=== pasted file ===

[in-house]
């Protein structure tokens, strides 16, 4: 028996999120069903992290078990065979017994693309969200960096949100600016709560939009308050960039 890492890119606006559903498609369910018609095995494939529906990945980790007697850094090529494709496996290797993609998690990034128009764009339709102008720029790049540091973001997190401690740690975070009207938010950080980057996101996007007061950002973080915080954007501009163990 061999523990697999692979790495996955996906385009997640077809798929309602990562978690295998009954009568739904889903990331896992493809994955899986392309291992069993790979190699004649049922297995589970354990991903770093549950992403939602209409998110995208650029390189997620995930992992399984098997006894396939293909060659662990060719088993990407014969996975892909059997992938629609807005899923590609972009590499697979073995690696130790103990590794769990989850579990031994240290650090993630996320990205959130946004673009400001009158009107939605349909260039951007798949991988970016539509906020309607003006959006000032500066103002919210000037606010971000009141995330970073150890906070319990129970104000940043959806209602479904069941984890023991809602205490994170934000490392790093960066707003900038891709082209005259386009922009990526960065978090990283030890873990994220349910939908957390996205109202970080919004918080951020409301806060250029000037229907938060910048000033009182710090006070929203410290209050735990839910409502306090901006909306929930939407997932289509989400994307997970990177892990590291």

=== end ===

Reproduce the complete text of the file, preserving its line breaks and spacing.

[in-house]
């Protein structure tokens, strides 16, 4: 028996999120069903992290078990065979017994693309969200960096949100600016709560939009308050960039 890492890119606006559903498609369910018609095995494939529906990945980790007697850094090529494709496996290797993609998690990034128009764009339709102008720029790049540091973001997190401690740690975070009207938010950080980057996101996007007061950002973080915080954007501009163990 061999523990697999692979790495996955996906385009997640077809798929309602990562978690295998009954009568739904889903990331896992493809994955899986392309291992069993790979190699004649049922297995589970354990991903770093549950992403939602209409998110995208650029390189997620995930992992399984098997006894396939293909060659662990060719088993990407014969996975892909059997992938629609807005899923590609972009590499697979073995690696130790103990590794769990989850579990031994240290650090993630996320990205959130946004673009400001009158009107939605349909260039951007798949991988970016539509906020309607003006959006000032500066103002919210000037606010971000009141995330970073150890906070319990129970104000940043959806209602479904069941984890023991809602205490994170934000490392790093960066707003900038891709082209005259386009922009990526960065978090990283030890873990994220349910939908957390996205109202970080919004918080951020409301806060250029000037229907938060910048000033009182710090006070929203410290209050735990839910409502306090901006909306929930939407997932289509989400994307997970990177892990590291």